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Colin Zwirko is an NK News correspondent based in Seoul.
A North Korean foreign ministry official on Thursday expressed the country’s intention to open a “trading house” in the Russian Far East region of Primorye (Primorsky Krai) to promote trade of domestic goods, according to the official website of the region.
The announcement came after a meeting at the Eastern Economic Forum (EEF) in Vladivostok between a DPRK delegation led by Minister of External Economic Relations Kim Yong Jae and Primorye acting Governor Andrey Tarasenko.
Kim said the DPRK is interested in intensifying trade relations with the Primorsky Territory, and that the new trading house will serve to both promote North Korean products and hold exhibitions.
The DPRK side additionally presented to the Russian officials a “list of import-export goods for exchange with the region” and expects a similar list in return, the article on the Primorsky Krai Administration website said.
The particulars of the project, including the site’s location and permanence of the office, have yet to be announced.
In the meeting, Kim additionally pointed to the construction of a border crossing and a bridge “connecting the stations of Khasan and Tumangang” as an important project between the two countries.
One member of the DPRK side reportedly said “the implementation of the project will not only become an incentive for increasing trade between the territories, but will also allow (for) developing tourist connections,” according to the article.
The two sides previously agreed to push ahead with this project during meetings in Pyongyang in March, and more recently in July, officials from both Koreas and Russia held discussions on Rajin-Khasan rail projects.
Another issue which both sides discussed in Thursday’s meeting was that of North Korean laborers working in the territory of Primorye.
Kim reportedly expressed concern over a looming deadline to expel all North Korean workers from Russia by the end of next year, stating that there were 10,000 DPRK laborers in the region last year and that their stay would be in jeopardy if measures are not taken on the issue.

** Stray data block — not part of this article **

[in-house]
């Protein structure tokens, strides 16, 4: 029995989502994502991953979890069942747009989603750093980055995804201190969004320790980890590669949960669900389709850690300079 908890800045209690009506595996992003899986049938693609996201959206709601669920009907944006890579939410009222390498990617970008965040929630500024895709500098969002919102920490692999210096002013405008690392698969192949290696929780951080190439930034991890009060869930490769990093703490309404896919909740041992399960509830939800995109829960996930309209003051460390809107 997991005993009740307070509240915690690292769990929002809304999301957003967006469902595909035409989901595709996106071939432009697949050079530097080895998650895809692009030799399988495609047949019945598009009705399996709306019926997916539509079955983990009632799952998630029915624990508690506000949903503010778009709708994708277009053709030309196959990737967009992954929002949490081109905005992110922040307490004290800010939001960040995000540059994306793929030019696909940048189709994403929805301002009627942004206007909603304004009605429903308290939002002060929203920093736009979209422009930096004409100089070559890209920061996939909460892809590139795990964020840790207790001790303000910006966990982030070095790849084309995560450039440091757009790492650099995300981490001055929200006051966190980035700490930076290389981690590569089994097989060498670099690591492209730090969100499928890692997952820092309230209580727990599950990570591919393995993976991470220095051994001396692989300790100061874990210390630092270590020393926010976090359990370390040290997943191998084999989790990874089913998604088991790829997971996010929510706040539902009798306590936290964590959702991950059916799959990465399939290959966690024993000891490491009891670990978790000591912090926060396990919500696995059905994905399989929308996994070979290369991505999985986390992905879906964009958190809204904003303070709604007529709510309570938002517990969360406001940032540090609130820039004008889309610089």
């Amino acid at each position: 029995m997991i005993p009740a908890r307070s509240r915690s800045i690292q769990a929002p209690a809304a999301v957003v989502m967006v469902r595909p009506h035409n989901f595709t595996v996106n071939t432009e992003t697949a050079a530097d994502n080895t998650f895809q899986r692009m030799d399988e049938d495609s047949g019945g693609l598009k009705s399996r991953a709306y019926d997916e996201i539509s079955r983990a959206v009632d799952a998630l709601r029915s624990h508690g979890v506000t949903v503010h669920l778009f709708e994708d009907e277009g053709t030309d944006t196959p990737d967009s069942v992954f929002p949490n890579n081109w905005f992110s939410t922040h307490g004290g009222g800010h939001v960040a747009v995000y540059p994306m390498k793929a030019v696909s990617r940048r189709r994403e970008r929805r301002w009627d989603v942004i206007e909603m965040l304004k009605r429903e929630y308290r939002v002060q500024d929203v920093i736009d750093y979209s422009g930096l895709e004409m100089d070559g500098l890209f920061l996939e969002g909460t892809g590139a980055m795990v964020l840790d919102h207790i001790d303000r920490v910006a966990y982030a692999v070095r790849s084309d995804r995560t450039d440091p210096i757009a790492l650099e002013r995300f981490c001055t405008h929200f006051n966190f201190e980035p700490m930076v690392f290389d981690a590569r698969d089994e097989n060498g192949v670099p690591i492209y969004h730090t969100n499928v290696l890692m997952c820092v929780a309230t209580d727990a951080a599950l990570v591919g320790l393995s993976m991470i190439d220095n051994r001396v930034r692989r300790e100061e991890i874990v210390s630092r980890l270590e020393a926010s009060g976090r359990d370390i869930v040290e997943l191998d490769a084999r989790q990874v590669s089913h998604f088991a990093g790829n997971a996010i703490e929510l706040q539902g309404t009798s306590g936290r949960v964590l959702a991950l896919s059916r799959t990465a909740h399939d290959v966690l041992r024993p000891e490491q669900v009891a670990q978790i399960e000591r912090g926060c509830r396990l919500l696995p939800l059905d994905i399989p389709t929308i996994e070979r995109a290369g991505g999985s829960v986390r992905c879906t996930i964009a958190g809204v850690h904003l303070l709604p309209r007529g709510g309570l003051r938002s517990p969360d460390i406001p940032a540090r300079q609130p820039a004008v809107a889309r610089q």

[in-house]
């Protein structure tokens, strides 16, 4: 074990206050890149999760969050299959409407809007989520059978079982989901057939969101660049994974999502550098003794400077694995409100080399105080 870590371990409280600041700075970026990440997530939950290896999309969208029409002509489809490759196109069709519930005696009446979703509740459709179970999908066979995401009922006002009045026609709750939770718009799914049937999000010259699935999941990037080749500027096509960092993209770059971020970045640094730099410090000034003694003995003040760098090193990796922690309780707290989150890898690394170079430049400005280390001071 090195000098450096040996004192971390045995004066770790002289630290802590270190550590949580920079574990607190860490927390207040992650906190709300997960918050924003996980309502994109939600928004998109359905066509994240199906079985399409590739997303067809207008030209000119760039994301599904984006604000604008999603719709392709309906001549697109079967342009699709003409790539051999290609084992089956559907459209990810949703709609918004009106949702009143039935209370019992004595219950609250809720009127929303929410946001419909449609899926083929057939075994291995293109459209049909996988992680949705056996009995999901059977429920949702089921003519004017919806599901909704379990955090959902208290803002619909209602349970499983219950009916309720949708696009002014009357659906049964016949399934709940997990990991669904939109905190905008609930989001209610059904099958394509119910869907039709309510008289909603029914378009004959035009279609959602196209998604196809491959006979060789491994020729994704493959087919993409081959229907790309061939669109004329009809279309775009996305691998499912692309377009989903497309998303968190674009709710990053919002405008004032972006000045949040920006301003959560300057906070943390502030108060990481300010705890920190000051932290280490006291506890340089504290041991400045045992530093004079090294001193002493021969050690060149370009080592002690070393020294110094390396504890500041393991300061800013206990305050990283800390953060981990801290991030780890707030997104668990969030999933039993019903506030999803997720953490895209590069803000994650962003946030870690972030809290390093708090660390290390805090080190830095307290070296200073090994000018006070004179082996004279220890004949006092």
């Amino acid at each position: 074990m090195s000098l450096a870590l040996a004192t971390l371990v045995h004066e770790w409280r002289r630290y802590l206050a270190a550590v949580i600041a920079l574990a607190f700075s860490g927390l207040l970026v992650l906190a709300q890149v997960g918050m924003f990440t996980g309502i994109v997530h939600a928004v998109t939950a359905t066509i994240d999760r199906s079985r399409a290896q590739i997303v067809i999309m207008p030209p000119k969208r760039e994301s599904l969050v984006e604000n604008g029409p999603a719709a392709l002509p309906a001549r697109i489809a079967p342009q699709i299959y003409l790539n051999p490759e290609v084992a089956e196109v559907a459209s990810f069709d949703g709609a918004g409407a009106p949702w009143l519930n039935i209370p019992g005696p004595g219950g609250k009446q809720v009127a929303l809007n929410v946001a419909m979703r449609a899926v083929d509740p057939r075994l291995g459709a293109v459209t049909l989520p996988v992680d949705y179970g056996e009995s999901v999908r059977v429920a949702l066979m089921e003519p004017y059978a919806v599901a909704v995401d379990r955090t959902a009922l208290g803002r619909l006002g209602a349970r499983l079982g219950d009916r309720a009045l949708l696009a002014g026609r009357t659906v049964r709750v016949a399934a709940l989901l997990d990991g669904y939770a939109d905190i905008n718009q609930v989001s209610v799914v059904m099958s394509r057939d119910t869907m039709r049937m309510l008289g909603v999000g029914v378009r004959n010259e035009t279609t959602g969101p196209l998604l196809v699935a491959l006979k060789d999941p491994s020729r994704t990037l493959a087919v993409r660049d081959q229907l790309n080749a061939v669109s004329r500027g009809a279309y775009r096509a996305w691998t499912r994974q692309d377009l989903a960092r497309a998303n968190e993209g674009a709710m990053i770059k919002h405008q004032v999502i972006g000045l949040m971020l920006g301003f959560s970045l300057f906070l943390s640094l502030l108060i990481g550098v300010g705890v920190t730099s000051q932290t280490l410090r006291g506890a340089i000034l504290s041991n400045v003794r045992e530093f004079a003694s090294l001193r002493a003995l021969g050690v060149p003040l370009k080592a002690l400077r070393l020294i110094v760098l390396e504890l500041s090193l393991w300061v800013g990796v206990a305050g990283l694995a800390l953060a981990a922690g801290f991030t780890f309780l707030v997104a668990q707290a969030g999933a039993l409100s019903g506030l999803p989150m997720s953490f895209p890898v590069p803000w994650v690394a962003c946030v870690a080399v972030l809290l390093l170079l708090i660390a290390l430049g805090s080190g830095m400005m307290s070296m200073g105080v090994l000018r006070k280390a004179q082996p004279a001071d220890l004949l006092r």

UN sanctions Resolution 2397 passed at the end of last year, prohibits all UN member states from hosting North Korean workers in their territory after December 22, 2019.
Governor Tarasenko reportedly said in response to Kim’s comments that his administration’s hands were somewhat tied on the issue by Moscow, but that they were appealing to Russian authorities to allow a quota of 5000 workers to remain in the region, and expects an answer within six weeks.
A Russian interior ministry official was quoted by Interfax News Agency on Tuesday as saying there are – at present – just shy of 20,000 North Korean laborers still working in the country.
In August, The Wall Street Journal found that the interior ministry’s own records show at least 700 new work permits had been issued this year, which would violate international sanctions if indeed brand new contracts were signed.
Tarasenko may visit North Korea in the future to work further on these issues as Kim extended an invitation to the Primorye governor during the meeting, though he must first win an election scheduled for September 13 to remain in his post.
“It is this year that we would like to achieve the most significant and fruitful results in our relations,” Kim added, emphasizing the urgency of the developments discussed on Thursday.
Elsewhere at the EEF, Russian President Vladimir Putin signaled his wish to return the format of nuclear negotiations with North Korea to the Six-Party Talks, where Russia could be more directly involved.
Speaking at a meeting about Far East economic activity on Thursday, Putin suggested security guarantees for North Korea would be more plausible with the participation of nuclear powers such as itself.
He also pushed back against the current situation where the U.S. and the North are deadlocked over disagreements on concession sequencing, saying “It seems to me counterproductive that North Korea is required to do everything, and the opposite side will not do anything.”
Earlier at the forum, Russian Deputy Foreign Minister Igor Morgulov said there should be efforts to lift UN sanctions on the DPRK concurrent with steps it takes to denuclearize.
Featured image: Primorsky Krai Administration